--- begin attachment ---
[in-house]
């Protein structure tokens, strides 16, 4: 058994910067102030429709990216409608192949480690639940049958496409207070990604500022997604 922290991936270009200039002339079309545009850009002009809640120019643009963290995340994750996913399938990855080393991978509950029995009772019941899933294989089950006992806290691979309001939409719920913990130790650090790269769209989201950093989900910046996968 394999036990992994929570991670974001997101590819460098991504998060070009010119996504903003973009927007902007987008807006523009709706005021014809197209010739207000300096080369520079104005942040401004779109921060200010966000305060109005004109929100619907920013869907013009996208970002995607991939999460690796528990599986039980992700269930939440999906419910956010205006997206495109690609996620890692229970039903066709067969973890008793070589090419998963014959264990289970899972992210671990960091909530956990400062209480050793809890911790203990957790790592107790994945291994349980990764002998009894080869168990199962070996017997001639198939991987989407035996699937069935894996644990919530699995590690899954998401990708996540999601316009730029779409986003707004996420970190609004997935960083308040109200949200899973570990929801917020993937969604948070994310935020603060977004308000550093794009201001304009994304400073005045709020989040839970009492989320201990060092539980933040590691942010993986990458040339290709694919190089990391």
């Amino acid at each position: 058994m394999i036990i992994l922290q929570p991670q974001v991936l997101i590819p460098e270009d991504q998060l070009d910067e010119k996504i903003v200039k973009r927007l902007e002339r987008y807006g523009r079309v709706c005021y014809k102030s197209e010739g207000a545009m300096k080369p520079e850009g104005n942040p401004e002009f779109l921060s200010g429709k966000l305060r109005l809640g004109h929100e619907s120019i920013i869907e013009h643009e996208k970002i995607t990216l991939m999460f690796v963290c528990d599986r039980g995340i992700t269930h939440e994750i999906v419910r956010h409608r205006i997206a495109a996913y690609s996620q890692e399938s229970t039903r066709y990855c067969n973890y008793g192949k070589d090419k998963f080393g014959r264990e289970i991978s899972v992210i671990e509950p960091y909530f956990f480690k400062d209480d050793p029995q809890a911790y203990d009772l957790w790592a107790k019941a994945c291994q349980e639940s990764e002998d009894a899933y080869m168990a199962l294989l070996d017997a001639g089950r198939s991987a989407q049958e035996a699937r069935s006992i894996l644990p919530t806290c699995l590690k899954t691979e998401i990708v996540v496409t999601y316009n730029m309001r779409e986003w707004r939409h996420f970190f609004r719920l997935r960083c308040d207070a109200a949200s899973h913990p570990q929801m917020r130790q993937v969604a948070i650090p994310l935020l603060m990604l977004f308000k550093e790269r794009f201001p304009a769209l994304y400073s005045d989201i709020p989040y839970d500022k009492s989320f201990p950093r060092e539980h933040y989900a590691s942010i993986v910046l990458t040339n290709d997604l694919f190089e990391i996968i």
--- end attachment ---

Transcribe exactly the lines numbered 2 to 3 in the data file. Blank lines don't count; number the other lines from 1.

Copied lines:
């Protein structure tokens, strides 16, 4: 058994910067102030429709990216409608192949480690639940049958496409207070990604500022997604 922290991936270009200039002339079309545009850009002009809640120019643009963290995340994750996913399938990855080393991978509950029995009772019941899933294989089950006992806290691979309001939409719920913990130790650090790269769209989201950093989900910046996968 394999036990992994929570991670974001997101590819460098991504998060070009010119996504903003973009927007902007987008807006523009709706005021014809197209010739207000300096080369520079104005942040401004779109921060200010966000305060109005004109929100619907920013869907013009996208970002995607991939999460690796528990599986039980992700269930939440999906419910956010205006997206495109690609996620890692229970039903066709067969973890008793070589090419998963014959264990289970899972992210671990960091909530956990400062209480050793809890911790203990957790790592107790994945291994349980990764002998009894080869168990199962070996017997001639198939991987989407035996699937069935894996644990919530699995590690899954998401990708996540999601316009730029779409986003707004996420970190609004997935960083308040109200949200899973570990929801917020993937969604948070994310935020603060977004308000550093794009201001304009994304400073005045709020989040839970009492989320201990060092539980933040590691942010993986990458040339290709694919190089990391």
């Amino acid at each position: 058994m394999i036990i992994l922290q929570p991670q974001v991936l997101i590819p460098e270009d991504q998060l070009d910067e010119k996504i903003v200039k973009r927007l902007e002339r987008y807006g523009r079309v709706c005021y014809k102030s197209e010739g207000a545009m300096k080369p520079e850009g104005n942040p401004e002009f779109l921060s200010g429709k966000l305060r109005l809640g004109h929100e619907s120019i920013i869907e013009h643009e996208k970002i995607t990216l991939m999460f690796v963290c528990d599986r039980g995340i992700t269930h939440e994750i999906v419910r956010h409608r205006i997206a495109a996913y690609s996620q890692e399938s229970t039903r066709y990855c067969n973890y008793g192949k070589d090419k998963f080393g014959r264990e289970i991978s899972v992210i671990e509950p960091y909530f956990f480690k400062d209480d050793p029995q809890a911790y203990d009772l957790w790592a107790k019941a994945c291994q349980e639940s990764e002998d009894a899933y080869m168990a199962l294989l070996d017997a001639g089950r198939s991987a989407q049958e035996a699937r069935s006992i894996l644990p919530t806290c699995l590690k899954t691979e998401i990708v996540v496409t999601y316009n730029m309001r779409e986003w707004r939409h996420f970190f609004r719920l997935r960083c308040d207070a109200a949200s899973h913990p570990q929801m917020r130790q993937v969604a948070i650090p994310l935020l603060m990604l977004f308000k550093e790269r794009f201001p304009a769209l994304y400073s005045d989201i709020p989040y839970d500022k009492s989320f201990p950093r060092e539980h933040y989900a590691s942010i993986v910046l990458t040339n290709d997604l694919f190089e990391i996968i």